Jan 28, 2010

The Best Way to Listen

In our philosophy class at Navarro Community College (Midlothian campus) several of the students were discussing how no one really listens anymore. The pupil’s observation reminded me of a Max Dupree story—always a good thing. Here it is:

The Marquis de Custine, a French traveler, was crossing with a group of Russian nobles from Sweden to St. Petersburg in the nineteenth century. The Russians were discussing the burdens of attending at the Czar’s court, among which was the obligation to listen politely to all sorts of trivial and boring conversation. They were trying to determine the best way of appearing to listen, since we all admire attentiveness. The Frenchmen made a simple observation. “The best way of appearing to listen,” he said, “is to listen” (Max Dupree, Leadership Jazz, Dell, New York, 1992, pp. 28-9).

As I think about the life of the church, one of the greatest gifts we give one another here at FUMC, Arlington, is the gift of an attentive ear.

Jan 23, 2010

We Live in a Different World

Paul writes, “When I was a child, I spoke like a child, I thought like a child, I reasoned like a child; when I became an adult, I put an end to childish ways” (1 Corinthians 13:11). When I was a child there was a general respect for all things church. Even the most heathen—many of my Dad’s friends, for example—were people who at least feigned respect for pastors and church folks. I am not naive enough to think that preachers like Jimmy Swaggart and Jim Baker (along with their local minions and impersonators) did not add fuel to the disrespect fire—no doubt they did. But for me, I remember the day the gloves came off and I realized what people like me were up against.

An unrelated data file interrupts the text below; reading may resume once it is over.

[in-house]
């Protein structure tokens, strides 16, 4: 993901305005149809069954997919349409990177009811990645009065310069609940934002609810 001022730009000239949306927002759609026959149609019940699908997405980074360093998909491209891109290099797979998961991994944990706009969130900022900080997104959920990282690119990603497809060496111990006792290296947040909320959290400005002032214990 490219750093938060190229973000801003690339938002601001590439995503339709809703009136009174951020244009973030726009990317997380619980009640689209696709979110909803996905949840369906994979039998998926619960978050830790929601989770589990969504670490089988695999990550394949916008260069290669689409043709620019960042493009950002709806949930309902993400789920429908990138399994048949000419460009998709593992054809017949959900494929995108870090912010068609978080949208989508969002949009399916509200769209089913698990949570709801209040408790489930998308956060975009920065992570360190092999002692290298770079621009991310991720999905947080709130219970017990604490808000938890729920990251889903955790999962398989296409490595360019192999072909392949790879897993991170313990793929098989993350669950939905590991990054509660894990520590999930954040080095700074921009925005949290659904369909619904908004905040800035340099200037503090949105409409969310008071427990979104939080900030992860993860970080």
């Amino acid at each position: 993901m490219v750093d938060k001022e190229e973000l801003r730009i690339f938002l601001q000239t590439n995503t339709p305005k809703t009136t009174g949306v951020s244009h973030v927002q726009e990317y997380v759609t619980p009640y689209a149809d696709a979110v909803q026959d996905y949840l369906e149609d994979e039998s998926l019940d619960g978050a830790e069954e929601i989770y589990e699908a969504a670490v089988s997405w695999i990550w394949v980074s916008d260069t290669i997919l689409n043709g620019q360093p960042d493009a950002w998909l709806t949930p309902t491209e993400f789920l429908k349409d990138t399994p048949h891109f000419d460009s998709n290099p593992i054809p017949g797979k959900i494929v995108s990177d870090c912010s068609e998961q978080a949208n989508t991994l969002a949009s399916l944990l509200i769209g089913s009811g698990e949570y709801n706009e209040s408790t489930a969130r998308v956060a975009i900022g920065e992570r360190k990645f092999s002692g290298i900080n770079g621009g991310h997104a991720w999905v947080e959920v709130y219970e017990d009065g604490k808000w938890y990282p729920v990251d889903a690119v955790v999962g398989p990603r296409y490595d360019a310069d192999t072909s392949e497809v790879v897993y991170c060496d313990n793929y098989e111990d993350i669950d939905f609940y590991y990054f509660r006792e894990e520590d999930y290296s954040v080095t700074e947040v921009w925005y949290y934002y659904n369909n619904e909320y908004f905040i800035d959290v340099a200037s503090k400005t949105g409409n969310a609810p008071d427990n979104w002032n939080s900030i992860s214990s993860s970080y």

When I was a graduate student at the University of Texas I attended many classes—that was part of the education drill. One afternoon a particularly irritating student stated an opinion that not only was objectionable to me personally and the rest of the class, but he had avowed factual errors in presenting his case. Naturally, as a seeker of truth, I could not sit idly by and let his statements go unchallenged, so I answered his assertions point by point. I got carried away by my own indignation and pretty well demolished the young man and his opinions in a quite comprehensive way.

At the conclusion of my harangue, the room was silent for some time; even the professor had nothing to say. Finally, perhaps as a way to break the tension, one of the other students said, “Say, aren’t you some kind of a preacher?” Everyone laughed loudly and for a long time. The student’s quip discounted everything I had said, whether or not it had merit as truth. It was as if because I was a preacher that I could not really have anything worthwhile for a secular class in the university. It is against this low estate of the preaching office that many preachers must now fight in order to get a hearing.